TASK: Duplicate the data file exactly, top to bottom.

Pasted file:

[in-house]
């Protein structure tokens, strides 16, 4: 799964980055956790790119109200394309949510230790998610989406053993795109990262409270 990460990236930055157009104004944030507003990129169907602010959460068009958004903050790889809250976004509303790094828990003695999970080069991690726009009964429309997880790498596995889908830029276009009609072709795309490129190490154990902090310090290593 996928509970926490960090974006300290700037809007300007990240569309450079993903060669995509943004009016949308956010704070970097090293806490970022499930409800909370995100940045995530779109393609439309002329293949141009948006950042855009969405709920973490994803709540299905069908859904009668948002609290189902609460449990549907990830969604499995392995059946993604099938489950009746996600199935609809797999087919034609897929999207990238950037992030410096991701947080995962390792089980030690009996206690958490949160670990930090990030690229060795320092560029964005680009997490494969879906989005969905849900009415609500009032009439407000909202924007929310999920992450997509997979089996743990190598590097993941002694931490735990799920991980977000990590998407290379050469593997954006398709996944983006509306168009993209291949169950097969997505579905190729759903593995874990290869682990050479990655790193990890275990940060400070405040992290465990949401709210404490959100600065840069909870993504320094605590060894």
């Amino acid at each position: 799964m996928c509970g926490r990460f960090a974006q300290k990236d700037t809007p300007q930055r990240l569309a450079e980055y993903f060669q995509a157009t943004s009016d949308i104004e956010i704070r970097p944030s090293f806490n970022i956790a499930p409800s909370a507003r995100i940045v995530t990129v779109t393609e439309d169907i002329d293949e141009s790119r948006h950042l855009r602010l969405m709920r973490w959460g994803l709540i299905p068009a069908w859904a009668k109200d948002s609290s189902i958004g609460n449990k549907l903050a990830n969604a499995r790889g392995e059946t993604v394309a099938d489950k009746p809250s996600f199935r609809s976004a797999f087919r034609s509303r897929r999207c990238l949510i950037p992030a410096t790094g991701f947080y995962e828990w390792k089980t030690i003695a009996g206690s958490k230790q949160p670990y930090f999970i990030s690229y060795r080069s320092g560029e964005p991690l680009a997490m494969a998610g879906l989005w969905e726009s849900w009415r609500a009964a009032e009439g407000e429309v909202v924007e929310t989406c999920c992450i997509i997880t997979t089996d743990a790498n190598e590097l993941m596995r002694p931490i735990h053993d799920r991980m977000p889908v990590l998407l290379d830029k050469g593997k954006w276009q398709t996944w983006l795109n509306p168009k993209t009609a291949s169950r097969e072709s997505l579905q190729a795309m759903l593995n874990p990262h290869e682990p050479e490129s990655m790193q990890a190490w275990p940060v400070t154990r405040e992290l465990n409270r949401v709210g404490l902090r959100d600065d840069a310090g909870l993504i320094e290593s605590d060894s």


[in-house]
């Protein structure tokens, strides 16, 4: 799964980055956790790119109200394309949510230790998610989406053993795109990262409270 990460990236930055157009104004944030507003990129169907602010959460068009958004903050790889809250976004509303790094828990003695999970080069991690726009009964429309997880790498596995889908830029276009009609072709795309490129190490154990902090310090290593 996928509970926490960090974006300290700037809007300007990240569309450079993903060669995509943004009016949308956010704070970097090293806490970022499930409800909370995100940045995530779109393609439309002329293949141009948006950042855009969405709920973490994803709540299905069908859904009668948002609290189902609460449990549907990830969604499995392995059946993604099938489950009746996600199935609809797999087919034609897929999207990238950037992030410096991701947080995962390792089980030690009996206690958490949160670990930090990030690229060795320092560029964005680009997490494969879906989005969905849900009415609500009032009439407000909202924007929310999920992450997509997979089996743990190598590097993941002694931490735990799920991980977000990590998407290379050469593997954006398709996944983006509306168009993209291949169950097969997505579905190729759903593995874990290869682990050479990655790193990890275990940060400070405040992290465990949401709210404490959100600065840069909870993504320094605590060894």
């Amino acid at each position: 799964m996928c509970g926490r990460f960090a974006q300290k990236d700037t809007p300007q930055r990240l569309a450079e980055y993903f060669q995509a157009t943004s009016d949308i104004e956010i704070r970097p944030s090293f806490n970022i956790a499930p409800s909370a507003r995100i940045v995530t990129v779109t393609e439309d169907i002329d293949e141009s790119r948006h950042l855009r602010l969405m709920r973490w959460g994803l709540i299905p068009a069908w859904a009668k109200d948002s609290s189902i958004g609460n449990k549907l903050a990830n969604a499995r790889g392995e059946t993604v394309a099938d489950k009746p809250s996600f199935r609809s976004a797999f087919r034609s509303r897929r999207c990238l949510i950037p992030a410096t790094g991701f947080y995962e828990w390792k089980t030690i003695a009996g206690s958490k230790q949160p670990y930090f999970i990030s690229y060795r080069s320092g560029e964005p991690l680009a997490m494969a998610g879906l989005w969905e726009s849900w009415r609500a009964a009032e009439g407000e429309v909202v924007e929310t989406c999920c992450i997509i997880t997979t089996d743990a790498n190598e590097l993941m596995r002694p931490i735990h053993d799920r991980m977000p889908v990590l998407l290379d830029k050469g593997k954006w276009q398709t996944w983006l795109n509306p168009k993209t009609a291949s169950r097969e072709s997505l579905q190729a795309m759903l593995n874990p990262h290869e682990p050479e490129s990655m790193q990890a190490w275990p940060v400070t154990r405040e992290l465990n409270r949401v709210g404490l902090r959100d600065d840069a310090g909870l993504i320094e290593s605590d060894s």